KTM 1290 Super Duke R Air Filter Replacement DIY

In this Chance Moto DIY, we’ll be providing a step-by-step guide to replacing the air filter on KTM’s 1290 Super Duke R, using your preferred filter brand (in this case, K&N’s re-usable KT-1113). Total time required is about 90 minutes.

Tools you’ll need:

  • Ratchet w/extension
  • T20 and T30 torx
  • 6mm hex
  • 6mm socket

Step 1: Remove the seat & tail cover/passenger seat

Step 2: Remove the left and right intake panels

  • There are 3 x T30 torx bolts that hold each panel in place
3 bolts that hold the side panels in place.  The 2 at the front are long and the one on the side is shorter.  Helpful to remember this for when you’re putting things back together.
  • Once all 3 bolts are removed, the panels come off by sliding forward (as there is a boss holding them in place)
Remove the 2 x longer T30 torx bolts at the front.

Step 3: Remove the key guard cover

  • The key guard cover is held in place by 2 rubber grommets
  • Simply pull up on the front of the cover to release it
Be careful when removing the key guard cover as it’s precision-fit and will easily crack if you apply too much pressure.
  • Disconnect 2 wires under the key guard (fuel cap sensor and keyless ignition sensor)
You can either disconnect the keyless ignition sensor or remove the sensor itself from under the key guard (3 x T20 torx bolts), as shown here.

Step 4: Remove the fuel tank bolts (2 x 6mm hex)

Remove the left and right hex bolts to take the tank off.

Step 5: Prepare the tail section to hold the fuel tank

  • You do not need to drain and remove the fuel tank
  • It can simply be rotated 180 degrees without damaging or kinking any lines
  • The fuel tank will sit squarely on the back of the bike, so adding a towel or protective cover will ensure nothing gets scratched

Step 6: Locate and disconnect breather hoses

  • 2 breather hoses require attention in order to allow enough room for the tank to rotate 180 degrees
The first breather hose is on the left side of the bike, right under the left hex bolt you just removed.
  • The second breather hose does not need to be removed or disconnected -it can simply be freed from the guide to move around
The shorter of the 2 breather hoses shown here must be pulled out.

Step 7: Remove the fuel tank

  • The fuel tank slides backward and up
  • It is held in place by a guide on each side of the frame (as seen below)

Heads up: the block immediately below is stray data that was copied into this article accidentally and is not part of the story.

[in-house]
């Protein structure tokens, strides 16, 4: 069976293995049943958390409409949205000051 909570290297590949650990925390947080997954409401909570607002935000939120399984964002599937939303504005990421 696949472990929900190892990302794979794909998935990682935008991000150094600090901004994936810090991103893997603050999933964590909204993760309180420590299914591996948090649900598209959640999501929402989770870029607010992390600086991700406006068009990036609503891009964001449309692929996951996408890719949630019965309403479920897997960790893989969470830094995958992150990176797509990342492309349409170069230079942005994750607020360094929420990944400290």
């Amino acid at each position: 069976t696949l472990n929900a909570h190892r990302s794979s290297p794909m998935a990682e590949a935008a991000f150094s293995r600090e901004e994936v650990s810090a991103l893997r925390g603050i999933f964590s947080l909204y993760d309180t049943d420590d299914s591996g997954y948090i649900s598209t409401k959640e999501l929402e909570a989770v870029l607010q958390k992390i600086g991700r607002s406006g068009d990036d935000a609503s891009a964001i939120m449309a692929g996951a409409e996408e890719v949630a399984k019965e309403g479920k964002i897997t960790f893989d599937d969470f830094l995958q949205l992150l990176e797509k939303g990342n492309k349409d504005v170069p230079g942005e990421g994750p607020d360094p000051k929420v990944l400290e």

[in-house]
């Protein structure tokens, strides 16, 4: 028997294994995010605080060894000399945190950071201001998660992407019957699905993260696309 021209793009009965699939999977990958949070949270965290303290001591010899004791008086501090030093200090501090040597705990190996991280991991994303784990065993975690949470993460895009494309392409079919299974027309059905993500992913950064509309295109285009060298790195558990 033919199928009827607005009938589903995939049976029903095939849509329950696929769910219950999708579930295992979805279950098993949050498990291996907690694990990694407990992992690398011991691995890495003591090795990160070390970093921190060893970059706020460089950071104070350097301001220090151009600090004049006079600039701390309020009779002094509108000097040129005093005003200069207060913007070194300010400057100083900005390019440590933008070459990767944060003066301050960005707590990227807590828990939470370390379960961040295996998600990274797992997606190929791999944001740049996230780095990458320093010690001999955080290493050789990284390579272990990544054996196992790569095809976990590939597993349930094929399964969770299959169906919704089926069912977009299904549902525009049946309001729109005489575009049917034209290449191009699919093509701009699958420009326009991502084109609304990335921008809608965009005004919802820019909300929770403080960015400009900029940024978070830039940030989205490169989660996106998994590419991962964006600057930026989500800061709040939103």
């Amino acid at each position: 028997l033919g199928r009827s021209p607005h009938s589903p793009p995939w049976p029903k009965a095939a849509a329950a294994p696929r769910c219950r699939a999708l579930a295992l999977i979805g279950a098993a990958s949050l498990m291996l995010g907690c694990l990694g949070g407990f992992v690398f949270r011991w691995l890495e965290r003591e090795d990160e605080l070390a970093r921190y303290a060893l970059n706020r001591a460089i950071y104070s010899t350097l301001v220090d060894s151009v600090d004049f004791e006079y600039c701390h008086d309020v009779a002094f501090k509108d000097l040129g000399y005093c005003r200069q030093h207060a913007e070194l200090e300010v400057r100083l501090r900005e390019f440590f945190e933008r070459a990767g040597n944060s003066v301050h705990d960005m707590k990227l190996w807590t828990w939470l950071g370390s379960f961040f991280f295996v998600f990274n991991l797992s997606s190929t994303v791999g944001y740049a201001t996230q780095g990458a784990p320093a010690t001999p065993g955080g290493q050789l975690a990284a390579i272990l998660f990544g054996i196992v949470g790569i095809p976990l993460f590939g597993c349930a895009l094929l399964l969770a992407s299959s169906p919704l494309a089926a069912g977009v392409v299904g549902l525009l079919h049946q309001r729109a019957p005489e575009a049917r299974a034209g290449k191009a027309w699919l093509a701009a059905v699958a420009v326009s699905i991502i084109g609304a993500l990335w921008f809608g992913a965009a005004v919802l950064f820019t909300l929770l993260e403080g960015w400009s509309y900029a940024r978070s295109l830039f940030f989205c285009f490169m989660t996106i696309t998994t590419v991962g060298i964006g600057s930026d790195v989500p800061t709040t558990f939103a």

Remove the fuel tank by sliding it backward so that it comes off the rubber grommets that hold the front in place.
  • Gently rotate the fuel tank 180 degrees counter-clockwise (to the left) and rest it on the rear subframe
  • Remember which direction you rotated the fuel cell so you don’t kink the line when you re-install it
The fuel tank sits conveniently on the rear subframe if you rotate it 180 degrees.

Step 8: Remove airbox cover

  • The airbox cover is held on by 8 x 6mm bolts

  • Once the airbox cover is off, take a good look at how the OEM filter assembly is mounted so that you know how the parts fit together

Step 9: Remove air filter assembly

  • The filter assembly comes in 3 parts: the filter itself and 2 plastic guides
Notice how plastic guides #1 and #2 fit together and hold the filter against the air box entry.  This will be important for re-assembly

Step 10: Inspect air filter

  • Take a look at the dirty air filter to determine if it needs replacement (or cleaning, if you’re already running a re-usable filter)
The bottom of the filter (right side in this image) tends to trap the most dirt.
This is the stock filter after about 8,500 kms (5,300 miles).  It was clearly due for service.
  • Shake out the filter to analyse what’s been trapped in it (optional)
In our case, there was a lot of sand and fine dust trapped in the filter.  Although this may be due to often sandy roads in the area, it’s also likely due to the fine mesh screens on the Super Duke’s intakes which atomize insects at speed, effectively turing them to dust.
  • Lastly, inspect the airbox for any debris and wipe it clean if you see any dirt
  • Be careful not to get any dirt (or drop any tools) in the velocity stacks

Step 11: Fit replacement filter

  • Get out your new filter and fit it with the plastic guides, paying particular attention to the filter orientation
  • Note that if you are using a K&N Filter, that there is no need to oil it as they come pre-oiled from the factory
The correct order for the assembly is filter > guide #1 > guide #2 (as shown here)
  • Slide the new filter assembly into the airbox
  • There should be no free play or gaps from the intakes through to the airbox and the filter’s gasket should be tight against the leading edge of the airbox
Make sure the new filter is snugly in place and that there is no way for air to get around the filter.

Step 12: Re-assembly & testing

  • Replace airbox cover (8 x 6mm bolts)
  • Replace fuel cell
  • Re-connect / re-position vacuum hoses (x2)
  • Re-connect fuel cap and keyless ignition sensors
  • Turn on bike and let it run for 2 min (idea is to ensure there are no kinks in fuel line which requires running the bike long enough to burn residual fuel
  • Secure fuel tank bolts (2 x 6mm hex)
  • Replace key guard
  • Replace left and right side covers (3 x T30 torx per side)
  • Replace seat and tail cover/passenger seat

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